This royal throne of kings, this sceptred isle, This earth of majesty, this seat of Mars, This other Eden, demi-paradise, This fortress built by Nature for herself Against infection and the hand of war, This happy breed of men, this little world, This precious stone set in the silver sea, Which serves it in the office of a wall Or as a moat defensive to a house, Against the envy of less happier lands,-- This blessed plot, this earth, this realm, this England. ~~William Shakespeare, Richard III

Wednesday, May 12, 2010

Book Review: A Favorite of the Queen

A Favorite of the Queen, Jean Plaidy
3 roses

I love Jean Plaidy and I am a fan of Elizabeth I so I couldn't pass on this book when I saw it at the store. This is the last novel in Plaidy's Tudor series and rather than focusing on the Queen this novel focuses on the life of Elizabeth's love, Robert Dudley. While of course Elizabeth features in the story Plaidy really focuses the majority of the novel on Robert and his family and their thoughts and feelings. It was certainly an interesting look at this well known figure in history.

This is a short book and a very fast read; many episodes are lightly touched on or mentioned in passing after the fact. It starts with Robert's father, 9 year old John Dudley, watching the execution of his father at the beginning of Henry VIII's reign and continues until Robert's death in 1588. Plaidy really shows how his father's determination to rise to great heights at the Tudor court shaped Robert's outlook on life and on himself; he really saw himself as A Very Important Person. This feeling of superiority carried him throughout life and greatly influenced the choices he made. We watch him grow and mature and learn to maneuver through the politics of the day, including managing to survive his father's downfall in Mary's reign. Plaidy also gives the reader a closer look at Robert's various intimate relationships, including his volatile marriage to Amy Robsart. While Plaidy certainly portrays Robert as a man who is ambitious and believes himself to be destined for greatness (but how could he not think this when his family was always telling him how wonderful he was) he does not come across as an extremely sneaky, devious, and manipulative man, willing to go to any lengths to gain a crown; he is actually quite likable and you do have to feel a bit sorry for him at points. They way Plaidy presents the growth and evolution of Robert and Elizabeth's relationship is wonderful, showing how they change and mature from infatuated, passionate youngsters to adults whose love is deep and mature. It is rather sad that two people who obviously loved one another and were very well matched could not be together.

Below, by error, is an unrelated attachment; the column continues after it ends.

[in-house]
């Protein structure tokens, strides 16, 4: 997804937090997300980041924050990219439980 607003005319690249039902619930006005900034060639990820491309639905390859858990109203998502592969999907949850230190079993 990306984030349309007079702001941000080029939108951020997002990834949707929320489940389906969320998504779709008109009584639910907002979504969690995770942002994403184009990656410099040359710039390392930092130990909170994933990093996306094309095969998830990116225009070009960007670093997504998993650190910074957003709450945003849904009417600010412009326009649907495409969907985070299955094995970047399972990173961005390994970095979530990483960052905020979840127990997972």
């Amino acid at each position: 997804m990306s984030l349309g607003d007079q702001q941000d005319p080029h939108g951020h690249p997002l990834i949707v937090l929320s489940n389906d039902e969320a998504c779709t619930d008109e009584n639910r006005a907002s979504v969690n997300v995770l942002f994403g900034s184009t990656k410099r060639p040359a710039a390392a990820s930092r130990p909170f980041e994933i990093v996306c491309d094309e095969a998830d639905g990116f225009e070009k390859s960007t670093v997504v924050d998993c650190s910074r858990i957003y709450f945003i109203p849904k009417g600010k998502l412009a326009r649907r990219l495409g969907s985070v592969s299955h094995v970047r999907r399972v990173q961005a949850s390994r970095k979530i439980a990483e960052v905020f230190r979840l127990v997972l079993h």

The story of Robert and Elizabeth's relationship has been written about many times in many novels but this would have to be one of my favorite portrayals. Plaidy writes historical fiction in the way it should be written - sticking to the facts (as much as possible for an author of fiction) and not throwing in things just for sensationalism. I would certainly recommend this book to any lovers of Tudor history and fans of Elizabeth. Plaidy's clear and easy to read writing style make this a great book for those not already familiar with the story. Please be aware that this is a reissue of Plaidy's book and they have changed the title. The original title was Gay Lord Robert so if you have read that, it is the same book.


  1. I got this one recently for my birthday - not sure how soon I'll get to it though...

  2. I have always been interested in the relationship of these two - I am currently working on my plaidy collection and don't have this one yet.

  3. Focusing only on Dudley is a change as it may change the perspective on this relationship?

  4. I love the relationship of these two characters, and I look forward to reading this one too!
    Thanks for entering the Tudor Mania Challenge!